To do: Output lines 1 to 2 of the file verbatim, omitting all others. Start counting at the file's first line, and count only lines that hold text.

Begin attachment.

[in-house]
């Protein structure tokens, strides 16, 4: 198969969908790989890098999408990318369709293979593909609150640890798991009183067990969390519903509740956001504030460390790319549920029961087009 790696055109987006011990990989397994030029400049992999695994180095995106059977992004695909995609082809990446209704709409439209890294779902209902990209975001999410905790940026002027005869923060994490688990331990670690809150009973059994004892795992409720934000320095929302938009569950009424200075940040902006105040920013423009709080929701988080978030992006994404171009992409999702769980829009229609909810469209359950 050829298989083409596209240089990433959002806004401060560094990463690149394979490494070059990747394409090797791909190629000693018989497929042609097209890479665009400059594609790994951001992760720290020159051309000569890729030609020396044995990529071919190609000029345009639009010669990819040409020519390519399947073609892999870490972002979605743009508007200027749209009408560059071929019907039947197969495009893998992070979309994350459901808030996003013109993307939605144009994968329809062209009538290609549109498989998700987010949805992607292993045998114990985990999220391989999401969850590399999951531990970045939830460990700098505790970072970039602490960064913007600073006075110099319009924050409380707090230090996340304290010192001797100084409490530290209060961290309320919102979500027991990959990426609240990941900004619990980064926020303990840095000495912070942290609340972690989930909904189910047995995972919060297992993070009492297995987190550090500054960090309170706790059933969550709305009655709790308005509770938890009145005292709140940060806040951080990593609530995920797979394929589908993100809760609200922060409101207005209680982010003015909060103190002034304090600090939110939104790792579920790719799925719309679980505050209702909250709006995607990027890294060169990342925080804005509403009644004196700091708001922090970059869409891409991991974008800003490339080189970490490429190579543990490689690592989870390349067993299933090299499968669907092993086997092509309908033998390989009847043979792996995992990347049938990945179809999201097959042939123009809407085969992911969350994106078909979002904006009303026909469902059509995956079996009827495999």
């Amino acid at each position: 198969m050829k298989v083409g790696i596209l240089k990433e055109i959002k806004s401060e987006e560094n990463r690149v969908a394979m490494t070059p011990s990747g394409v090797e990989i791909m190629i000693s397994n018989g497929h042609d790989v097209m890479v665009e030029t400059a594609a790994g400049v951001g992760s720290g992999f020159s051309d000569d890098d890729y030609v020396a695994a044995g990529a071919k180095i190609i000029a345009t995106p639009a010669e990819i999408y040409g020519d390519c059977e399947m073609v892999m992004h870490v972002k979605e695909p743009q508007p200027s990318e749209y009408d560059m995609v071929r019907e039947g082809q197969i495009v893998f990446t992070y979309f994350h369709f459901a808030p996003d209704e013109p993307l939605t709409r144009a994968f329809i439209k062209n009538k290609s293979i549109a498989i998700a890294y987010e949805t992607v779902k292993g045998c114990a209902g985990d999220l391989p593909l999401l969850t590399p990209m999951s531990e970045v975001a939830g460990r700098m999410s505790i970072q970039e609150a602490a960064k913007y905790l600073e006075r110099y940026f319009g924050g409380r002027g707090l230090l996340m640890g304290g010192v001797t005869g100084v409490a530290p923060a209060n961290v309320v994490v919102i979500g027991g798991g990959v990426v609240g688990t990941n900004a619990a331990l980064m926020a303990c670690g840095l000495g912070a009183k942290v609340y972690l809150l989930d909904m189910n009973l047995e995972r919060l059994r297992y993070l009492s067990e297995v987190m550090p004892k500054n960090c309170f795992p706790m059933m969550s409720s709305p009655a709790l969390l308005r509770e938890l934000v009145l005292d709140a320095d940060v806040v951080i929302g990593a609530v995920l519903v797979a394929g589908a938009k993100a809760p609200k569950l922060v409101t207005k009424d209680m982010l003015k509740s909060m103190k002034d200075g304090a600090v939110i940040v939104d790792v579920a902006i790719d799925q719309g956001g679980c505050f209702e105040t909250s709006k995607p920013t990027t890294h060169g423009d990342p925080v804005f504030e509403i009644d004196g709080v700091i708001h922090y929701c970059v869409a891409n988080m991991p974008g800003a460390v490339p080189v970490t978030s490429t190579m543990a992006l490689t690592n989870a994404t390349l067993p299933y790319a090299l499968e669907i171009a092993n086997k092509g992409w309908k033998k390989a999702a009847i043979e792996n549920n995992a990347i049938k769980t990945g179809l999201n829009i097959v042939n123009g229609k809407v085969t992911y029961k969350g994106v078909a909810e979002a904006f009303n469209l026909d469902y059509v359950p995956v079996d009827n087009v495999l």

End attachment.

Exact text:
[in-house]
């Protein structure tokens, strides 16, 4: 198969969908790989890098999408990318369709293979593909609150640890798991009183067990969390519903509740956001504030460390790319549920029961087009 790696055109987006011990990989397994030029400049992999695994180095995106059977992004695909995609082809990446209704709409439209890294779902209902990209975001999410905790940026002027005869923060994490688990331990670690809150009973059994004892795992409720934000320095929302938009569950009424200075940040902006105040920013423009709080929701988080978030992006994404171009992409999702769980829009229609909810469209359950 050829298989083409596209240089990433959002806004401060560094990463690149394979490494070059990747394409090797791909190629000693018989497929042609097209890479665009400059594609790994951001992760720290020159051309000569890729030609020396044995990529071919190609000029345009639009010669990819040409020519390519399947073609892999870490972002979605743009508007200027749209009408560059071929019907039947197969495009893998992070979309994350459901808030996003013109993307939605144009994968329809062209009538290609549109498989998700987010949805992607292993045998114990985990999220391989999401969850590399999951531990970045939830460990700098505790970072970039602490960064913007600073006075110099319009924050409380707090230090996340304290010192001797100084409490530290209060961290309320919102979500027991990959990426609240990941900004619990980064926020303990840095000495912070942290609340972690989930909904189910047995995972919060297992993070009492297995987190550090500054960090309170706790059933969550709305009655709790308005509770938890009145005292709140940060806040951080990593609530995920797979394929589908993100809760609200922060409101207005209680982010003015909060103190002034304090600090939110939104790792579920790719799925719309679980505050209702909250709006995607990027890294060169990342925080804005509403009644004196700091708001922090970059869409891409991991974008800003490339080189970490490429190579543990490689690592989870390349067993299933090299499968669907092993086997092509309908033998390989009847043979792996995992990347049938990945179809999201097959042939123009809407085969992911969350994106078909979002904006009303026909469902059509995956079996009827495999």